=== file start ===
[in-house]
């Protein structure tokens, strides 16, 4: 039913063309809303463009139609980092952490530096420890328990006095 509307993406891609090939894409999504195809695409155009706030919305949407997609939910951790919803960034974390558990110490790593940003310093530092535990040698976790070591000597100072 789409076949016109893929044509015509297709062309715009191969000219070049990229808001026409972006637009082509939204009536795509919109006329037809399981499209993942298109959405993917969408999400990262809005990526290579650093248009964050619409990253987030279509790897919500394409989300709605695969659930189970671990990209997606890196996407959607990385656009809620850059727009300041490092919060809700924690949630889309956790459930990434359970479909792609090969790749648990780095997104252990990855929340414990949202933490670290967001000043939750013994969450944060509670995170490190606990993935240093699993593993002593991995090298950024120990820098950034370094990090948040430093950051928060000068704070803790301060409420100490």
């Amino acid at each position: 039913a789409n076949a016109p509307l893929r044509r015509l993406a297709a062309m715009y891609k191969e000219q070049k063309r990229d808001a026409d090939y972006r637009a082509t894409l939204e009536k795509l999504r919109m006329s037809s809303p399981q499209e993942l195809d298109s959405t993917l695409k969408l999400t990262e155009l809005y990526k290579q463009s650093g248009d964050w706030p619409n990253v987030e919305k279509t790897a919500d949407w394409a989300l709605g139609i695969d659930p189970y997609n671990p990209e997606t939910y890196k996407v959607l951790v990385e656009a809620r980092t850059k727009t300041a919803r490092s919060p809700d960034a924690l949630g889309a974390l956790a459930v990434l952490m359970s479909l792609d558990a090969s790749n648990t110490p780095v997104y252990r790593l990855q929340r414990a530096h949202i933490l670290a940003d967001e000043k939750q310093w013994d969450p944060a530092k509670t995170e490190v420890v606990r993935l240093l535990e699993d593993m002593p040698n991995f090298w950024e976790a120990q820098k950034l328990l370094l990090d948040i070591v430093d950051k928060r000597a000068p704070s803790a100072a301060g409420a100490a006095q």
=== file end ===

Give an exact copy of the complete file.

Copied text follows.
[in-house]
């Protein structure tokens, strides 16, 4: 039913063309809303463009139609980092952490530096420890328990006095 509307993406891609090939894409999504195809695409155009706030919305949407997609939910951790919803960034974390558990110490790593940003310093530092535990040698976790070591000597100072 789409076949016109893929044509015509297709062309715009191969000219070049990229808001026409972006637009082509939204009536795509919109006329037809399981499209993942298109959405993917969408999400990262809005990526290579650093248009964050619409990253987030279509790897919500394409989300709605695969659930189970671990990209997606890196996407959607990385656009809620850059727009300041490092919060809700924690949630889309956790459930990434359970479909792609090969790749648990780095997104252990990855929340414990949202933490670290967001000043939750013994969450944060509670995170490190606990993935240093699993593993002593991995090298950024120990820098950034370094990090948040430093950051928060000068704070803790301060409420100490």
């Amino acid at each position: 039913a789409n076949a016109p509307l893929r044509r015509l993406a297709a062309m715009y891609k191969e000219q070049k063309r990229d808001a026409d090939y972006r637009a082509t894409l939204e009536k795509l999504r919109m006329s037809s809303p399981q499209e993942l195809d298109s959405t993917l695409k969408l999400t990262e155009l809005y990526k290579q463009s650093g248009d964050w706030p619409n990253v987030e919305k279509t790897a919500d949407w394409a989300l709605g139609i695969d659930p189970y997609n671990p990209e997606t939910y890196k996407v959607l951790v990385e656009a809620r980092t850059k727009t300041a919803r490092s919060p809700d960034a924690l949630g889309a974390l956790a459930v990434l952490m359970s479909l792609d558990a090969s790749n648990t110490p780095v997104y252990r790593l990855q929340r414990a530096h949202i933490l670290a940003d967001e000043k939750q310093w013994d969450p944060a530092k509670t995170e490190v420890v606990r993935l240093l535990e699993d593993m002593p040698n991995f090298w950024e976790a120990q820098k950034l328990l370094l990090d948040i070591v430093d950051k928060r000597a000068p704070s803790a100072a301060g409420a100490a006095q």